More than a dozen global climate models are in widespread use around the world, but only a handful go well beyond the weather layer of the troposphere into higher atmospheric realms. NCAR’s Whole Atmosphere Community Climate Model (WACCM) is pushing the vertical envelope. Version 3 of WACCM, released in July 2008, simulates climate up to 140 km (87 mi).
WACCM recently simulated global temperature trends across various altitude bands spanning the stratosphere (bottom plot, 13–22 km; top plot, 38–52 km). The model runs (black) compare well with satellite-derived temperature anomalies (blue). For more on this image, click here. (Image courtesy William Randel.)
A couple of other centers have similar high-top models, including the Max Planck Institute and Environment Canada. The extra height isn’t critical for modeling day-to-day weather events, because the bulk of atmospheric energy is focused in the troposphere. However, high-top models are invaluable for examining how phenomena such as solar storms and ozone depletion affect the middle and upper atmosphere and how their influence can, at times, percolate to Earth’s surface.
“To accurately reflect the recovery of the ozone hole, you need a high-top model,” says NCAR’s Daniel Marsh. Stratospheric ozone loss above Antarctica, for instance, has been linked to upper-level circulations that help focus cold air over the continent. “If you’re not resolving the stratosphere with a high-top model that includes chemistry, you might get a different evolution of climate in the troposphere,” Marsh says. High-top models are also finding use in “world avoided” simulations—for example, studies of what might have happened had the Montreal Protocol not been implemented.
Last year marked the launch of the CCSM’s Whole Atmosphere Working Group, which is focused on WACCM. “We want to increase the user base for WACCM and make it more of a community model,” says Marsh, who co-chairs the working group with Aaron Ridley (University of Michigan). For the next IPCC runs, the WACCM team hopes to incorporate an interactive ocean, which could be a first for global models that extend into the thermosphere.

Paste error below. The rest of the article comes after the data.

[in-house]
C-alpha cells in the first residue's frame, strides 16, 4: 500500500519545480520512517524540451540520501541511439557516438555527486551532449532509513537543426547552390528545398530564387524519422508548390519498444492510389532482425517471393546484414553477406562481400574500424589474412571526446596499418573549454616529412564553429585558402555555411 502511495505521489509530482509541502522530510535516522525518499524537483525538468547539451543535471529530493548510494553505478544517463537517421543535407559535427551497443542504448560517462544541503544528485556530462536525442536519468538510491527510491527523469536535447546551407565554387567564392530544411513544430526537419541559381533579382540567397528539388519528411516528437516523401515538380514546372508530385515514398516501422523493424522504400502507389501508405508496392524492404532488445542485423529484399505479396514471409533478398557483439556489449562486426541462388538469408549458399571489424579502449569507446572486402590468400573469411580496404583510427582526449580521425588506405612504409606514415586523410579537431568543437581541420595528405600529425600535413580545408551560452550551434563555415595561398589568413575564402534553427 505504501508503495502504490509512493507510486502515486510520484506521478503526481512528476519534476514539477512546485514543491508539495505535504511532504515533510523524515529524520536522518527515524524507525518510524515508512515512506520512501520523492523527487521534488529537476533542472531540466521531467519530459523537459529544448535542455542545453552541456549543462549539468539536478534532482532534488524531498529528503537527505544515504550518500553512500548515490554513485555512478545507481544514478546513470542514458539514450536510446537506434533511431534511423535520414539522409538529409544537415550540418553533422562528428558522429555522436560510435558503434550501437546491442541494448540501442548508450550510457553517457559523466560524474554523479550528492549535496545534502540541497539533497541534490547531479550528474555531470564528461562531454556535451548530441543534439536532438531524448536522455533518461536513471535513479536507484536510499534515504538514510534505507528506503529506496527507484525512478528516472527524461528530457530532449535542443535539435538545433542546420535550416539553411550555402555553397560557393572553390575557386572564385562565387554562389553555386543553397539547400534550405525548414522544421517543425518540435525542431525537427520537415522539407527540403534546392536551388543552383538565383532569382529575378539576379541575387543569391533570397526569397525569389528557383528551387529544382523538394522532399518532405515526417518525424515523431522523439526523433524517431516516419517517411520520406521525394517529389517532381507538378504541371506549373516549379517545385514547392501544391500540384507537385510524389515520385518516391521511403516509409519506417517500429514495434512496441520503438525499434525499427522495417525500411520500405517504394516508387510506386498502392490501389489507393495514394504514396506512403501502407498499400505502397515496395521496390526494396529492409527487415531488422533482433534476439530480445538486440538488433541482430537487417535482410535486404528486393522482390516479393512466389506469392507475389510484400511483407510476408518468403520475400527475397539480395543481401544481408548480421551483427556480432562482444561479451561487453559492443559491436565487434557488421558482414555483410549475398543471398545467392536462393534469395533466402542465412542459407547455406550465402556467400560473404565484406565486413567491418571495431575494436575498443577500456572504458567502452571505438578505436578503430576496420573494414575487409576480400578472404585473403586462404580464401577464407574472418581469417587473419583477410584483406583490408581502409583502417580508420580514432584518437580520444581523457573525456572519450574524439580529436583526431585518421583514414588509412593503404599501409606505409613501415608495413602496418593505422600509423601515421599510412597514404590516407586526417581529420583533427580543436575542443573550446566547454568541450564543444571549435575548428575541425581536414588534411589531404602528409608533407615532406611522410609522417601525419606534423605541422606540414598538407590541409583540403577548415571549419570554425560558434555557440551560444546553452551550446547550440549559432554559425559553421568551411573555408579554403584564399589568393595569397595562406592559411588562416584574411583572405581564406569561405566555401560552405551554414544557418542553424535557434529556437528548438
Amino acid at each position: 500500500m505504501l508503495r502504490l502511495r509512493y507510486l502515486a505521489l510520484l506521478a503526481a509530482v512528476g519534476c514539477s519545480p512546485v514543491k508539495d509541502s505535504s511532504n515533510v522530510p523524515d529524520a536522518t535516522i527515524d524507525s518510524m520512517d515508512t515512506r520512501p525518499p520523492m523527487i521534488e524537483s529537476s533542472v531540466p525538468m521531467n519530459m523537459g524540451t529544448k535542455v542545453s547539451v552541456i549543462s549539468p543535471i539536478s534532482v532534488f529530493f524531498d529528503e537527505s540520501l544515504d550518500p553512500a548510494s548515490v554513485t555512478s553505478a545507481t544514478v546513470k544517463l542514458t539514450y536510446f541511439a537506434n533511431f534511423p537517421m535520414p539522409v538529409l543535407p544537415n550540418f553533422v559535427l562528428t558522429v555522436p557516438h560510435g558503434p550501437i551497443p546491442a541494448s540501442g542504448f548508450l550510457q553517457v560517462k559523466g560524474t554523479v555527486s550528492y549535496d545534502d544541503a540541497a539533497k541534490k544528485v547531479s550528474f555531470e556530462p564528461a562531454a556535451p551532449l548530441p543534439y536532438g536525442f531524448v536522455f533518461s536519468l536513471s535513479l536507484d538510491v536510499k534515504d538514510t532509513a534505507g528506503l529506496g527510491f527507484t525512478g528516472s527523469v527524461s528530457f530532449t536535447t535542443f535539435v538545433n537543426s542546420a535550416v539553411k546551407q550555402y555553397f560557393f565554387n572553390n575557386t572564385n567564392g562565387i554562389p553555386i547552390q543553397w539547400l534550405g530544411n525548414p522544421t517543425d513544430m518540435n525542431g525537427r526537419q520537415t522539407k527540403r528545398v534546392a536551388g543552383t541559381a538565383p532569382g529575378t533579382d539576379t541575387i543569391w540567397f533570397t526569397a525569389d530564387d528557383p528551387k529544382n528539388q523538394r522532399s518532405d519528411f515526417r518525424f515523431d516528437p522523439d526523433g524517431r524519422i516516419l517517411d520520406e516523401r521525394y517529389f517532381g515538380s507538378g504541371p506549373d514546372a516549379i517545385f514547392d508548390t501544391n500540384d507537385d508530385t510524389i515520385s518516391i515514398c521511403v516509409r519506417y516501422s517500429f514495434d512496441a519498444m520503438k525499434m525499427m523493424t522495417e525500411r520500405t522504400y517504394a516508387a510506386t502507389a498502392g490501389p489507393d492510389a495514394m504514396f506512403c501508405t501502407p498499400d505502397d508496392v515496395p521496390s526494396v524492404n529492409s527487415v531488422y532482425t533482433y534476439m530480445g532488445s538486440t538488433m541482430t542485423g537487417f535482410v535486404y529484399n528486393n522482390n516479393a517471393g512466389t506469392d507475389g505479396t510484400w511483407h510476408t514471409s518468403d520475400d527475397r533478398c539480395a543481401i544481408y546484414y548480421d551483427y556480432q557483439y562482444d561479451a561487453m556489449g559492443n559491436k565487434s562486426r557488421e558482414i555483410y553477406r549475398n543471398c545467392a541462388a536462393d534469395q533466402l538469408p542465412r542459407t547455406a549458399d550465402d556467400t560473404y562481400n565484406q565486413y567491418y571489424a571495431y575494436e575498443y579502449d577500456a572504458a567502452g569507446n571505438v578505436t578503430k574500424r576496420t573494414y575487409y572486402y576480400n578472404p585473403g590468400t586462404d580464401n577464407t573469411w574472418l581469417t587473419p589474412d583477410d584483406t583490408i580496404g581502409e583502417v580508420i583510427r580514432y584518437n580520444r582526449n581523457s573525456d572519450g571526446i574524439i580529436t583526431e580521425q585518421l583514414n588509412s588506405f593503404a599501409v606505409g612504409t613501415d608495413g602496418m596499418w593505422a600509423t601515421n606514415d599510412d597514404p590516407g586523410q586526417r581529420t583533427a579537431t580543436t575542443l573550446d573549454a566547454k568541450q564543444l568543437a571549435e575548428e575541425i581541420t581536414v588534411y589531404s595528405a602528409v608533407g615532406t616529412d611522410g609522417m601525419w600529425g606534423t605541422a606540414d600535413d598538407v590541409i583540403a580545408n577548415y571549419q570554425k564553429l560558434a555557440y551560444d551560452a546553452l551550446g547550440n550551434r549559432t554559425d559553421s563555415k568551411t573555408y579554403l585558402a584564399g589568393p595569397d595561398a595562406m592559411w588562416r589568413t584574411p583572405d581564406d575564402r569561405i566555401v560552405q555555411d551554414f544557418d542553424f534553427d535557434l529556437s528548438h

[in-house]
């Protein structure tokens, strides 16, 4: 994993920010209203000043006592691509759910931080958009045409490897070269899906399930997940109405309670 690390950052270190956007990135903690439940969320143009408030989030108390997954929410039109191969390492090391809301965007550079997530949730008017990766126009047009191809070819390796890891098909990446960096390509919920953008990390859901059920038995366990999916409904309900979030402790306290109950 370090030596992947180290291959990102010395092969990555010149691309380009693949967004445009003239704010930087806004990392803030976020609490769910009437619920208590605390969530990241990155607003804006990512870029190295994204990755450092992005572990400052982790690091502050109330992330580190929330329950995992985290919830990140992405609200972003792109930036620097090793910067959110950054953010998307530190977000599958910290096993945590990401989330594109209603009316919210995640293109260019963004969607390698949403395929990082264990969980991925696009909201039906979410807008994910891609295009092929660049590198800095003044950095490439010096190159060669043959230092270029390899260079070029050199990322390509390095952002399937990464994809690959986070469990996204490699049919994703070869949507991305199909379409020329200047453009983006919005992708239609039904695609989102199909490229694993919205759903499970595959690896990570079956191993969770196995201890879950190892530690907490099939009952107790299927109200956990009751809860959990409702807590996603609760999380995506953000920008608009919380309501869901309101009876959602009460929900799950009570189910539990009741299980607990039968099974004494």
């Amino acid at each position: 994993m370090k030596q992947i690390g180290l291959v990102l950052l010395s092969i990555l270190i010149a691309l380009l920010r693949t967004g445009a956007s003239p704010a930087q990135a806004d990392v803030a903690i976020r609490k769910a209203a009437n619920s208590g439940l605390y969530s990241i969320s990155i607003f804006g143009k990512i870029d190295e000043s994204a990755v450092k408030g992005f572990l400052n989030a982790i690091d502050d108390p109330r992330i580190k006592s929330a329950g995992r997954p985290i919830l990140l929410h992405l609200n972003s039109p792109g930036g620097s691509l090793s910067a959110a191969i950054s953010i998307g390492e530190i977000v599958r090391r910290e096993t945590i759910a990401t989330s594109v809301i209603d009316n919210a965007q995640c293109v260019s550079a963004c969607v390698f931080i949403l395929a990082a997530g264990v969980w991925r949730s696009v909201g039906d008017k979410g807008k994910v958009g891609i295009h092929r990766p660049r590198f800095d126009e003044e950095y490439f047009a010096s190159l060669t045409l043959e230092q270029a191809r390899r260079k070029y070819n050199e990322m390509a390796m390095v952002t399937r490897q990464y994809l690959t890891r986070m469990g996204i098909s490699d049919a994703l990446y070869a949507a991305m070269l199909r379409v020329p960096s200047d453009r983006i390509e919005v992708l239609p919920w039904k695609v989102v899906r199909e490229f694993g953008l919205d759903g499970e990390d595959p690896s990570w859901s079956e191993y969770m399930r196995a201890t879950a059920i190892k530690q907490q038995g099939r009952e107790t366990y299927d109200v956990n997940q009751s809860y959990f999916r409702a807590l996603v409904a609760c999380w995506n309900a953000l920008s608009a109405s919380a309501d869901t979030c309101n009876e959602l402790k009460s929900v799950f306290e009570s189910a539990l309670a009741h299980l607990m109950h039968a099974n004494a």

The developers have their sights set still higher. An experimental version called WACCM-X now extends through the upper thermosphere and ionosphere (the ionized region of the thermosphere) to about 500 km (310 mi). It’s the first global climate model to reach such altitudes. When WACCM-X is complete, scientists will use it to study space weather events, such as the impacts of coronal mass ejections on Earth’s atmosphere. They hope to eventually couple WACCM-X to magnetosphere and plasma models, which simulate atmospheric processes at even higher altitudes.
The Space Weather Modeling Framework, developed at the University of Michigan by Ridley and colleagues, now simulates processes from the low corona of the Sun to Earth’s upper atmosphere. “When plans are completed to couple WACCM-X to the SWMF, we will truly have the first-ever Sun-to-mud model,” says Ridley. “This model can be used to accurately predict the state of the near-Earth space environment many days in advance, which is the goal for many operational forecasters.”